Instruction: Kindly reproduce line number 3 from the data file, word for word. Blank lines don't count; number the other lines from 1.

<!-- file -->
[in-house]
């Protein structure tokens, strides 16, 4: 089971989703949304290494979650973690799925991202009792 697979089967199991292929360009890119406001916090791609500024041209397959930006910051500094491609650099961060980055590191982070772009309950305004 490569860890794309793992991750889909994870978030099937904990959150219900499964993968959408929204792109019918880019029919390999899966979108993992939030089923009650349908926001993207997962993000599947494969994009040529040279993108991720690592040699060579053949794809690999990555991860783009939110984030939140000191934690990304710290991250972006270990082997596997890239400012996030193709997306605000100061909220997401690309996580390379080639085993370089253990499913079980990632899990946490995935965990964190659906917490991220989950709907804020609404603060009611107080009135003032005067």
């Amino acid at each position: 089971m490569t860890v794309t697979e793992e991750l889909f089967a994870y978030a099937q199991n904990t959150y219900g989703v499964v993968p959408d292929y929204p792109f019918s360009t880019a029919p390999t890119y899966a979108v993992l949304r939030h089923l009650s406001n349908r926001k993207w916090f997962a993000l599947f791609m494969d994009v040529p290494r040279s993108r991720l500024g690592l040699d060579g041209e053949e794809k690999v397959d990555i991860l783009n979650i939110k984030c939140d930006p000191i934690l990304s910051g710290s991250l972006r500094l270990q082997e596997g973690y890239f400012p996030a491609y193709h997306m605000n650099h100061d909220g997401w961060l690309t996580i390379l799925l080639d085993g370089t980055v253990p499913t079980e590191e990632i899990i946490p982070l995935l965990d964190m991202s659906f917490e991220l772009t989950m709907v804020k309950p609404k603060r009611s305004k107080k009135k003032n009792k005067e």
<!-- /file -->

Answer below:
């Amino acid at each position: 089971m490569t860890v794309t697979e793992e991750l889909f089967a994870y978030a099937q199991n904990t959150y219900g989703v499964v993968p959408d292929y929204p792109f019918s360009t880019a029919p390999t890119y899966a979108v993992l949304r939030h089923l009650s406001n349908r926001k993207w916090f997962a993000l599947f791609m494969d994009v040529p290494r040279s993108r991720l500024g690592l040699d060579g041209e053949e794809k690999v397959d990555i991860l783009n979650i939110k984030c939140d930006p000191i934690l990304s910051g710290s991250l972006r500094l270990q082997e596997g973690y890239f400012p996030a491609y193709h997306m605000n650099h100061d909220g997401w961060l690309t996580i390379l799925l080639d085993g370089t980055v253990p499913t079980e590191e990632i899990i946490p982070l995935l965990d964190m991202s659906f917490e991220l772009t989950m709907v804020k309950p609404k603060r009611s305004k107080k009135k003032n009792k005067e």